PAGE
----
Start date: October 2023
End date: March 2026
Location: Busoga sub-region
Child labour can be extremely harmful to children’s health and development, but it remains very common in Uganda, especially in rural areas where, driven by poverty and food insecurity, 60% of children (5-11yrs) are involved in economic activities (UBOS, 2021).
Child labour in sugar and rice production is particularly hazardous–in a 2021 survey, we found only 4% of children used protective wear; children reported extreme fatigue, chest pains, injuries, fever; using dangerous tools, verbal and physical abuse, poor working conditions (lack of clean water, sanitation or shelter). Girls working on sugarcane fields regularly experience SGBV and harassment, with no channels for reporting (Human Rights Watch 2021).
Not only is this work dangerous, it is also time-consuming: on average children spent 43 hours per week on work, with longer hours for girls than boys. This interferes with children’s education, health, social development and future opportunities. Busoga has one of the highest percentages of children involved in child labour, with a primary school dropout rate reaching as high as 91% (UBOS, 2017). This traps families in a cycle of poverty as generation after generation are forced to sacrifice their future prospects to support their families.
Starting in September 2023 until March 2026, we will be working with our partner Platform for Labour Action (PLA) in Uganda to protect children in over 12,000 families from child labour and support their families to be more resilient for the future. Following tried and tested methods, our activities will improve their families’ incomes, raise awareness in the community and offer victims of child labour the opportunity to learn vocational skills and seek legal justice. We will be working with rural communities in Busoga sub-region, Eastern Uganda (Iganga, Bugiri and Kaliro districts), where some of the worst child labour exists.
Our previous project, ‘Eradicating Child Labour in Kampala, Uganda,’ has seen huge successes with 2,826 families having taken positive steps to withdraw their children from labour and the number of child labour victims enrolled in school or vocational training has already exceeded the project end target of 1,000.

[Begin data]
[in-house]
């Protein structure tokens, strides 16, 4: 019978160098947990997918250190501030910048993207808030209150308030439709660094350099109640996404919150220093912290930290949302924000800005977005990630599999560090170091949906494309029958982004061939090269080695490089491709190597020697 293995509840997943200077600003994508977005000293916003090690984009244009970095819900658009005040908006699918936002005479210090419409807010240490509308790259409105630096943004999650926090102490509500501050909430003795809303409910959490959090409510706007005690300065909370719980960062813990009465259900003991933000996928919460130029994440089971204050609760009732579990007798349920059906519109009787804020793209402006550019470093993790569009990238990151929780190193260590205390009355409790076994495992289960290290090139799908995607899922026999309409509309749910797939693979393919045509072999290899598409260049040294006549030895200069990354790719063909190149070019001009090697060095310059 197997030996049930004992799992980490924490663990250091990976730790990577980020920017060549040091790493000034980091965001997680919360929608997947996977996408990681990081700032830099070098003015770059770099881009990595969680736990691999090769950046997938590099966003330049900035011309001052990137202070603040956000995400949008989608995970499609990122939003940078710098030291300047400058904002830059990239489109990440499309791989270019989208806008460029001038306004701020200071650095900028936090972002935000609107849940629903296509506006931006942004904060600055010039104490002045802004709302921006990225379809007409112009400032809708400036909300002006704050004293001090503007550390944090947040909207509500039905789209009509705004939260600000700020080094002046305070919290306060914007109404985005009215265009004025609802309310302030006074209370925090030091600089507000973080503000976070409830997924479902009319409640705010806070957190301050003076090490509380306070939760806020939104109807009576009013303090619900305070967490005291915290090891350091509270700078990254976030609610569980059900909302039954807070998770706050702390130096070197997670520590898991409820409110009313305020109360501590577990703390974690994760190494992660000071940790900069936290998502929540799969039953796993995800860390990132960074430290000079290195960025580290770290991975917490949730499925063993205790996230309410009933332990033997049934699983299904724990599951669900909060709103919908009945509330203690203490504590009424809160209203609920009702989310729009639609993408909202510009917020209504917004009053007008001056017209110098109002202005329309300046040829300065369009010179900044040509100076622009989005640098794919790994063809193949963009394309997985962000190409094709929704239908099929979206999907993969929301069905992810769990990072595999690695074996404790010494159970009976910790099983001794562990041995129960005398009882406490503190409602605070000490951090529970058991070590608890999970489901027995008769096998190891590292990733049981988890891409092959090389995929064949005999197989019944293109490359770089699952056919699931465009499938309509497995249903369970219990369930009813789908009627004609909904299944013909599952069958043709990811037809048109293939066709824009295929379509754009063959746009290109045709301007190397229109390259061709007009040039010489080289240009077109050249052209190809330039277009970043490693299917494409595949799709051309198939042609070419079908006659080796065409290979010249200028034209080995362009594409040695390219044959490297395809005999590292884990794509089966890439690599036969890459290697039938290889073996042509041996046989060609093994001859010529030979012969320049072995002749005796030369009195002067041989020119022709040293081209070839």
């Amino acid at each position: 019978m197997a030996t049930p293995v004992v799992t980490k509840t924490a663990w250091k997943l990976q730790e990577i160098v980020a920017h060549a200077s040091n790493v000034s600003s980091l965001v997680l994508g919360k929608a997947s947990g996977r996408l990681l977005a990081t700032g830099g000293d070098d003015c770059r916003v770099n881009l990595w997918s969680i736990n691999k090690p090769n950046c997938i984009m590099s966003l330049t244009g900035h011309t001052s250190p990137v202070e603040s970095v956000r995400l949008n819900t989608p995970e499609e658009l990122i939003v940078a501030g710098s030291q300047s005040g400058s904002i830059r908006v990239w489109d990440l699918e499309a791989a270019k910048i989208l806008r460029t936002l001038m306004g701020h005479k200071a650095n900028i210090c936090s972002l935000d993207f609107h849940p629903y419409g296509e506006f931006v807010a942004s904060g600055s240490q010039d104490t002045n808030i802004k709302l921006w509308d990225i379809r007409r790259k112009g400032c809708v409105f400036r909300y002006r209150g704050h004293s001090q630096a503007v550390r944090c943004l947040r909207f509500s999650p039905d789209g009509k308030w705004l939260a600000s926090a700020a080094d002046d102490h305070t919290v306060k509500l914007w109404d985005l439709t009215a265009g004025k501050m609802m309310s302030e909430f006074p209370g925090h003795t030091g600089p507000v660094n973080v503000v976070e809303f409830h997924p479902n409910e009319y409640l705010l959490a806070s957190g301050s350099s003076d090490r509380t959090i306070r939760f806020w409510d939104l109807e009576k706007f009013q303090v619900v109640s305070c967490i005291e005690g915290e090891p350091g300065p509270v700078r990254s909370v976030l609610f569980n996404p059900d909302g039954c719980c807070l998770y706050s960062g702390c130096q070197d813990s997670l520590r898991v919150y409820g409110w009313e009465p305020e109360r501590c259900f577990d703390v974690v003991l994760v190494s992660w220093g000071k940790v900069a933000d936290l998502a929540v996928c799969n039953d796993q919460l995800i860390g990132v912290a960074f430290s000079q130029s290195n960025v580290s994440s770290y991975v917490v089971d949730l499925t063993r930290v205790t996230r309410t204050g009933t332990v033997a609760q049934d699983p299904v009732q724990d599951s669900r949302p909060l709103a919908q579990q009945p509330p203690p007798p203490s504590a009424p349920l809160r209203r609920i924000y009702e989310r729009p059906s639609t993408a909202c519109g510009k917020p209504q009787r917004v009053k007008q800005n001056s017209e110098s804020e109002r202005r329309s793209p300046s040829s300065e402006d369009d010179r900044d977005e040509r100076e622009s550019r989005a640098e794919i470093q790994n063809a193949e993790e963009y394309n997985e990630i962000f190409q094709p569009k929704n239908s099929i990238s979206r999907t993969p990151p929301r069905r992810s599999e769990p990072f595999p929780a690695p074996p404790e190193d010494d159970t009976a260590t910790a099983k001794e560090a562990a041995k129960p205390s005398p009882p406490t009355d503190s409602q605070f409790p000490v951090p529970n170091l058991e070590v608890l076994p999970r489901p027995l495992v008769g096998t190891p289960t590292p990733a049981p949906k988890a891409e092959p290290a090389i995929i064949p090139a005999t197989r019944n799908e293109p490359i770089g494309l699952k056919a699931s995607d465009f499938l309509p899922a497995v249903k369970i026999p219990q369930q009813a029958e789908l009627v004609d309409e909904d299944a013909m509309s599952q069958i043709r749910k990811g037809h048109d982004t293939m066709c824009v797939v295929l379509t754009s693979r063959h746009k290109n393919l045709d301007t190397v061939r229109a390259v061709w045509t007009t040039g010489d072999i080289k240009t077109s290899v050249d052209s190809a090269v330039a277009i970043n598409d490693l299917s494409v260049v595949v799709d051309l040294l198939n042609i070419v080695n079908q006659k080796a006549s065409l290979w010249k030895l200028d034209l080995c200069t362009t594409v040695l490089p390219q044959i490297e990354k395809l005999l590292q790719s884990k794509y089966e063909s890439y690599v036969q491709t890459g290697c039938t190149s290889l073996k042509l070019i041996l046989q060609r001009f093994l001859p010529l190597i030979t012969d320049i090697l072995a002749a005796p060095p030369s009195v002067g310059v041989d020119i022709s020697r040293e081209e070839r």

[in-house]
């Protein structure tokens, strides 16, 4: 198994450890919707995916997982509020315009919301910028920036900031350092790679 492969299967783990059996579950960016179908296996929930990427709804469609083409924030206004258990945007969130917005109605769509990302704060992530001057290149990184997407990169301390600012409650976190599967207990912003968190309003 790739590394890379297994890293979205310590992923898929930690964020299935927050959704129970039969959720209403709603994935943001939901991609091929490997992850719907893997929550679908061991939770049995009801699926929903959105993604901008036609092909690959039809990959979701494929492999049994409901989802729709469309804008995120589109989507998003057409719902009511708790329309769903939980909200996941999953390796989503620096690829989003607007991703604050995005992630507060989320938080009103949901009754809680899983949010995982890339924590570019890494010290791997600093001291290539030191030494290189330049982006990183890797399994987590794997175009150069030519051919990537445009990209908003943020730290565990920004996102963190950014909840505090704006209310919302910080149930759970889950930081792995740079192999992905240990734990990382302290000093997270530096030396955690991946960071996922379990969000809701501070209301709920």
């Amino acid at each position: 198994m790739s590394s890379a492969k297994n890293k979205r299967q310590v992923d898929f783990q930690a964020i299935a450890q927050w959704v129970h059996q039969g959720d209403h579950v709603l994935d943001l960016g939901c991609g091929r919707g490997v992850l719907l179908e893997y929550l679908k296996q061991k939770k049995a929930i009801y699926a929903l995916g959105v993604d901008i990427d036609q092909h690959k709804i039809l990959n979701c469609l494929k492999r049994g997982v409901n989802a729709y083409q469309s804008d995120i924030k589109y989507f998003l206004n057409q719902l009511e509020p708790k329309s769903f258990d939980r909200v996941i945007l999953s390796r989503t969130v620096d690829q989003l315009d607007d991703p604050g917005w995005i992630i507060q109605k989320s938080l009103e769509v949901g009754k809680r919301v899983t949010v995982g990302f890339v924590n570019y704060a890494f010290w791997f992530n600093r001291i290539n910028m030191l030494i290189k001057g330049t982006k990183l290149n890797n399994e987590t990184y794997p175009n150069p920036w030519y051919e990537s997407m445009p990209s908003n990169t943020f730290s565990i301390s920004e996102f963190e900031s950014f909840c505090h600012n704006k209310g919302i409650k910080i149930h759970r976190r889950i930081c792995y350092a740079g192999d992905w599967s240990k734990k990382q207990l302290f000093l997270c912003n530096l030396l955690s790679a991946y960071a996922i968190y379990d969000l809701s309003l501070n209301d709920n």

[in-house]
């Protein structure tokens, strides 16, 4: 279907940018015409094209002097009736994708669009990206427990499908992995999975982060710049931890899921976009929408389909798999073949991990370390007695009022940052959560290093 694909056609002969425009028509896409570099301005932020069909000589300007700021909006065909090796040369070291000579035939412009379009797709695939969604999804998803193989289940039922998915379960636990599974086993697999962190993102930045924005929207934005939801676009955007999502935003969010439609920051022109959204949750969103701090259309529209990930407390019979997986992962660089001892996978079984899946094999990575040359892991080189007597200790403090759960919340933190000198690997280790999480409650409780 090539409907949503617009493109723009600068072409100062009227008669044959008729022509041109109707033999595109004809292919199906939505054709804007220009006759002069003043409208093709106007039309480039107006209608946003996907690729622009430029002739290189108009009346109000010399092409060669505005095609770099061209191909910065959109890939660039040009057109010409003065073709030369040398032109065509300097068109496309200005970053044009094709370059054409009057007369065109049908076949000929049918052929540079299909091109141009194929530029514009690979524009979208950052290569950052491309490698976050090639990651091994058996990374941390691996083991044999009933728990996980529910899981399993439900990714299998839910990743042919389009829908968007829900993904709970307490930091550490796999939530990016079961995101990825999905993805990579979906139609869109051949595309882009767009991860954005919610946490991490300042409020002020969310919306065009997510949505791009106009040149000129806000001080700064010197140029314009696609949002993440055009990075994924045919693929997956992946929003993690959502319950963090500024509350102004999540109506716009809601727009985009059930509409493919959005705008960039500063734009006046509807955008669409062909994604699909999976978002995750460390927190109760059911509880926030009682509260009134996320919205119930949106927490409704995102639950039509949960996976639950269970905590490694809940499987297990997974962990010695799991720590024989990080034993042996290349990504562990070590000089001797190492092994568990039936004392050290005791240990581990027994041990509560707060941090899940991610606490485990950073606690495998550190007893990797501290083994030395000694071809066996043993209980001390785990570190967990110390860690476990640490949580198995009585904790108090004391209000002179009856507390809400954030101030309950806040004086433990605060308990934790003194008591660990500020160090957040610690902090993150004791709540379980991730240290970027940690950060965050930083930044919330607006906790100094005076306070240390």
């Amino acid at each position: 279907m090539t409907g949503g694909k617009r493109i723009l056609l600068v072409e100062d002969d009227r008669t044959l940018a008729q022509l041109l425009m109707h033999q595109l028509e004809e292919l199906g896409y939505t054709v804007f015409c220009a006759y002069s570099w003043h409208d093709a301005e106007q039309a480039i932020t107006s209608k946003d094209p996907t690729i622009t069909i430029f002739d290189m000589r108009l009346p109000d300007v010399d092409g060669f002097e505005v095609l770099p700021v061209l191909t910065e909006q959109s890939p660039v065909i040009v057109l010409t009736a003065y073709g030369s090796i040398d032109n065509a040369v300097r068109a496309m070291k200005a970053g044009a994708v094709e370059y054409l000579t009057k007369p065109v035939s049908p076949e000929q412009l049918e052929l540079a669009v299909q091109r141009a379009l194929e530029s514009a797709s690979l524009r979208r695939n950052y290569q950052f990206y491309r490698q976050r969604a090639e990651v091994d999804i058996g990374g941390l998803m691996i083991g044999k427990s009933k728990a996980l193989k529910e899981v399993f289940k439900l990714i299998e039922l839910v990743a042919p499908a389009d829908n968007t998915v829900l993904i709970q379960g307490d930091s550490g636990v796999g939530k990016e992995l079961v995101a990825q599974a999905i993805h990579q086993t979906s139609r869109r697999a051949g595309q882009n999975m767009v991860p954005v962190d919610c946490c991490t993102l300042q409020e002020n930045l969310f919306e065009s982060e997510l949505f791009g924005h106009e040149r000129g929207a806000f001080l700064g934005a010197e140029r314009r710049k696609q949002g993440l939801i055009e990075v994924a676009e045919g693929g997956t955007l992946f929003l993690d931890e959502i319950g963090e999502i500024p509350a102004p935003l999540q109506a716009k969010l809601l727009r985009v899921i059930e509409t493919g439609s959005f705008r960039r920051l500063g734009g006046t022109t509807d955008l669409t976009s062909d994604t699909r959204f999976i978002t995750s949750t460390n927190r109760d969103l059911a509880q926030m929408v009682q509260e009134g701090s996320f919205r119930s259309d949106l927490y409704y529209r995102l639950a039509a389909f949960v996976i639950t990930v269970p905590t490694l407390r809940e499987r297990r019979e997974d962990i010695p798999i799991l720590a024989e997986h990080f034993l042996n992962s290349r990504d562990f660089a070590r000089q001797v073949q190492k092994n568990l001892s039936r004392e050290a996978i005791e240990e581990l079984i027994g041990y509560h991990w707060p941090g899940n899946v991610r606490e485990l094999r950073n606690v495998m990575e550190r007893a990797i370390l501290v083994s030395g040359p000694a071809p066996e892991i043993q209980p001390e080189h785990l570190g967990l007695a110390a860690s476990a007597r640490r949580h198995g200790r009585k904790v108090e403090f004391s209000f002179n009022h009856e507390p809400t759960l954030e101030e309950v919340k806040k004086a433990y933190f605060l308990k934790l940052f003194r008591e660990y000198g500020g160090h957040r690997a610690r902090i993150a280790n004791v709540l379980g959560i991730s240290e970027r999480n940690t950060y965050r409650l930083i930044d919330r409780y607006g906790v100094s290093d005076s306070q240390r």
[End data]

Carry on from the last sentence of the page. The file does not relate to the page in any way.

However, the work isn’t over. We want to use the lessons learnt from our previous project to replicate our approach in more sub-counties where child labour is prevalent. This follows many requests by key stakeholders in the target districts for PLA and Action on Poverty to scale up our work.
This project extends the previous project’s highly effective peer-to-peer approach but involves more engagement with local organisations to support our community champions in the longer term. The last project also did not include a remediation process to hold the businesses that most persistently exploited children accountable. We will therefore support victims of the worst forms of child labour to seek justice through legal aid.
What we’ll achieve
- 1,000 children will have been withdrawn from child labour and supported into education or vocational training, with counselling to support their re-integration into society
- Members of 1440 households will have acquired business and vocational skills to increase their resilience in the face of child labour
- 7,200 community members will have been reached and supported by community champions with knowledge of child rights and how to prevent child labour; 112,000 people will have improved awareness on child rights and preventing all forms of child labour through media campaigns
- 60 employers in rice and sugar cane farming will have adopted child labour free practices
- 3 districts enacting locally tailored laws on child protection
- 360 people directly benefiting from legal aid interventions